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Spc. Tiburcio Bazante sweeps a mine detector through a muddy canal Friday during a search for weapons caches near Al Batta, Iraq.

Spc. Tiburcio Bazante sweeps a mine detector through a muddy canal Friday during a search for weapons caches near Al Batta, Iraq. (James Warden / S&S)

AL BATTA, Iraq — Spc. Tiburcio Bazante sank ankle-deep into the mud with each step he took.

The Baumholder, Germany-based soldier waved a metal detector in front of him, searching for weapons caches hidden along the side of a canal near Al Batta, Iraq. The device kept up a steady chatter but didn’t get excited about anything other than an occasional chunk of twisted metal.

Fellow soldiers from Company A, 1st Battalion, 35th Armor Regiment eventually took Bazante’s place, waving the mine sweeper over the muck. But they, too, muddied their feet without success. After hours of searching on Friday, the soldiers retired to their base, having uncovered only a few empty weapons tubes and various pieces of spent ordnance.

Al Batta and neighboring Al Hymidat lie in an agricultural area just southeast of Baghdad. They’re also near the border of Diyala province, where the Iraqi and American forces launched a major operation at the end of July. That would have normally made the area a prime location for insurgents, but this area has so far remained quiet because the Al Batta area got a jump on the trend, as the soldiers’ search Friday showed.

Units have long played a deadly game of Whac-A-Mole with enemy fighters. Coalition forces would launch an offensive in a troubled spot; insurgents would flee to a quieter area, forcing other units to chase them down and begin the process anew.

Insurgent activity here prior to the Diyala operation may have inadvertently helped 1/35 leaders buck this trend. They noticed an increasing number of roadside bombs in the Al Batta area, probably aimed at keeping coalition forces out of the region, said Capt. Jamal Williams, Company A commander.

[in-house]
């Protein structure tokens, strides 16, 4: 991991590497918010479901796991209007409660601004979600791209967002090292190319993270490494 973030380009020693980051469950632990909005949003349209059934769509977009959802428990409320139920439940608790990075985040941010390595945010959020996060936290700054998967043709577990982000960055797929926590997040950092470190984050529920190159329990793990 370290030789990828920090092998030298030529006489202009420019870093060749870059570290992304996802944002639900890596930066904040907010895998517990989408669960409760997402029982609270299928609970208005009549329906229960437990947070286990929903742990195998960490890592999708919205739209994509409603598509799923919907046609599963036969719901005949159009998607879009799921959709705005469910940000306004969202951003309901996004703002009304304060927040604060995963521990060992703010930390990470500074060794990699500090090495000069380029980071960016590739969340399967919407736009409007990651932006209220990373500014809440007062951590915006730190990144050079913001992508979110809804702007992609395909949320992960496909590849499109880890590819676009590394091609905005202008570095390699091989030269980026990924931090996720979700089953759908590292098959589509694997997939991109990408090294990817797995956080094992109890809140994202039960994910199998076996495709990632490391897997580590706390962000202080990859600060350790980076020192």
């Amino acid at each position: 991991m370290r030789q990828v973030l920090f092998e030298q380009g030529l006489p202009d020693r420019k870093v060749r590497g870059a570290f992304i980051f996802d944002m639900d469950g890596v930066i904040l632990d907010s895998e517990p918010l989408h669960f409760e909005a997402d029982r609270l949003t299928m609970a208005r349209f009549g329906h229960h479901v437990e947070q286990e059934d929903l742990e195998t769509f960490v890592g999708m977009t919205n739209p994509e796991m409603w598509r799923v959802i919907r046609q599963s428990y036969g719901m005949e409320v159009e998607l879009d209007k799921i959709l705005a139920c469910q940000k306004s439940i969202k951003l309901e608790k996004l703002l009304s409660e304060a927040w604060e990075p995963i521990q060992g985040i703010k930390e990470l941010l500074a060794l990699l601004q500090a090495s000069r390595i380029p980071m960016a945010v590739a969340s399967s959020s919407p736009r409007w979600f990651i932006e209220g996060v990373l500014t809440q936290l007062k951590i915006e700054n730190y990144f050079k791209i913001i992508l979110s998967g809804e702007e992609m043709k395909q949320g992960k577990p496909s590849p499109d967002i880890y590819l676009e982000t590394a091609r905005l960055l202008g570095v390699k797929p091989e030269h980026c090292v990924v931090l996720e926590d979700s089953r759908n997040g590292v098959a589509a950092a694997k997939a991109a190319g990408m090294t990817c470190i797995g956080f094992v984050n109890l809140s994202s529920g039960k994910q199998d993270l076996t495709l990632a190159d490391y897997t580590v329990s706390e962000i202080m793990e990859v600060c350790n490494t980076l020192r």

But coalition forces swept through the area in June — a month before the Diyala offensive kicked off — and built up Patrol Base Jaguar to house an Iraqi National Police unit. Those National Police got in the communities and started working with the people, including local "Sons of Iraq" groups. When it came time for insurgents to flee Diyala, they would have found a strong presence here already waiting for them.

"It was a huge joint effort," Williams said. "That was why we have not had a dramatic increase after Iron Pursuit [the Diyala operation]."

Lt. Col. Rich Morales, the 1/35 commander, said there has still been an uptick in activity, seen in increased numbers of weapons caches and roadside bombs. Company A’s search Friday morning was part of just such a plan "making sure we’re not a support zone for those guys," he said.

But the effect so far appears too small for ground-level soldiers to see. Staff Sgt. Dehan Aquino, a Company A soldier, said the area is pretty safe and that he hadn’t seen any increasing activity. Other soldiers said they hadn’t seen much difference either. Aquino talked more about working with his unit’s Iraqi National Police partner.

"We gotta teach them the way so we can get out of here," he said.

First Lt. Slade Thorpe agreed that he hadn’t seen any increase in activity. Their work beginning last June has created a buffer zone that makes it difficult for insurgents to operate.

He said he can already see the difference.

In the past, Al Batta residents would pretend that everything was just fine — either too afraid or just unwilling to receive American help. Now they happily tell the Americans about their problems.

"You can always tell things are good when people complain about stuff," he said.

But the Diyala operation was launched just a little more than a month ago, and soldiers there are still working to clear the area. Thorpe isn’t sure the area has totally escaped the old pattern.

"To tell you the truth, I think there’s been too short of a period to detect a change," he said.

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